You'd never know it from the glut of bad reviews it's getting, but Niels Arden Oplev's Dead Man Down isn't half bad. The film, Oplev's first English language feature and first since his internationally acclaimed The Girl With The Dragon Tattoo, treads the line between art-house and action thriller; stumbles occasionally, but succeeds in the end. Noomi Rapace (Lisbeth Salander in the original Dragon Tattoo) and Colin Farrell star as a pair of unlikely lovers, each out for their own brand of sweet, sweet vengeance.
I can't help but wonder why Dead Man Down wasn't titled something more appropriate. Sure, a number of men die in the movie but something along the lines of Vengeance would have been more fitting. Nevertheless, the film's title ends up of little importance as Dead Man Down is a movie propelled by characters. Farrell plays Vic, a brooding mob enforcer who works for the seedy Alphonse Hoyt (Terrence Howard). Farrell does a tremendous job channeling his inner Ryan Gosling, as Vic's attitude is similar to that of Drive's nameless driver character. Comparisons aside, Farrell proves suitably badass in the role. Rapace is Beatrice, a beautician recently disfigured in a brutal car wreck, who lives with her amusing French mother in an apartment opposite Vic's. Vic and Beatrice observe each other from afar, exchanging glances across the urban chasm separating them. Curiosities are piqued, numbers exchanged, a date is arranged. The two meet for the first time. What follows is a twisted tale of love and revenge, dirty in all the right ways.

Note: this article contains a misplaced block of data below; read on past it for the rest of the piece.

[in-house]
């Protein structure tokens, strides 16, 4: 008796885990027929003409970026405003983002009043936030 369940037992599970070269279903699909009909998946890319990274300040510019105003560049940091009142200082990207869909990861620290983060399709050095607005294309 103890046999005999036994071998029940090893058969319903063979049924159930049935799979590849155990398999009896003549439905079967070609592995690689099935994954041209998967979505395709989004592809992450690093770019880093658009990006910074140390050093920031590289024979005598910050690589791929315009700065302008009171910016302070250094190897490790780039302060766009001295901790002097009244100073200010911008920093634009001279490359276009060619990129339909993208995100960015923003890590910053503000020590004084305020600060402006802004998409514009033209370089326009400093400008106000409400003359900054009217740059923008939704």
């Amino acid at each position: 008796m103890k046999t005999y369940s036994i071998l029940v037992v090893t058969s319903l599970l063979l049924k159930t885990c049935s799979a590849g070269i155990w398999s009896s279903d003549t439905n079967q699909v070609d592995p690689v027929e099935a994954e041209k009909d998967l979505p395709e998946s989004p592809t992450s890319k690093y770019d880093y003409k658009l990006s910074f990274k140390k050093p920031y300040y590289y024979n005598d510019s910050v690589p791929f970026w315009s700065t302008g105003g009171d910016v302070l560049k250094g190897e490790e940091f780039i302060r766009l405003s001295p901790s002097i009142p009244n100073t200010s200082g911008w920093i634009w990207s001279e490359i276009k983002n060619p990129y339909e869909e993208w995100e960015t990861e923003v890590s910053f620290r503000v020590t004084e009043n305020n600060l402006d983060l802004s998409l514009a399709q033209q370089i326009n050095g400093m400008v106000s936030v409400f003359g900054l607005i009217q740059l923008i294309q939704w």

Complaints have been made about Dead Man Down's believability and I have to wonder if the people complaining saw the same movie as I. Granted, it seems law enforcement of any kind is miraculously absent in movies such as Dead Man Down (those which feature a large amount of nefarious/illegal activity). However, if there was a weighty police presence in these films, how thrilling would they be? Imagine Jules and Vincent getting arrested halfway through Pulp Fiction. Just take a couple seconds and imagine that. Believable? Yes. Exciting? Not in the least. It seems some find one tiny, insignificant thing about a film which they don't like and then proceed to pick the rest of the movie apart. This is logic I do not understand. Was Dead Man Down a perfect film? By no means. Yes, the writing could have been better as there were some painfully cheesy lines. But the actors do a fantastic job with what they're given and the cheese is quickly forgotten in favor of Oplev's slick direction and visual style.
For those unfamiliar with Oplev's previous work, Dead Man Down truly feels like a film of his own. It should be noted I am not a big fan of mob/mafia/gangster films and it takes some quality for a film of that genre to appeal to me. Dead Man Down did just that, and more. Great acting and a unique story, combined with Oplev's tight direction, make Dead Man Down well worth the price of admission.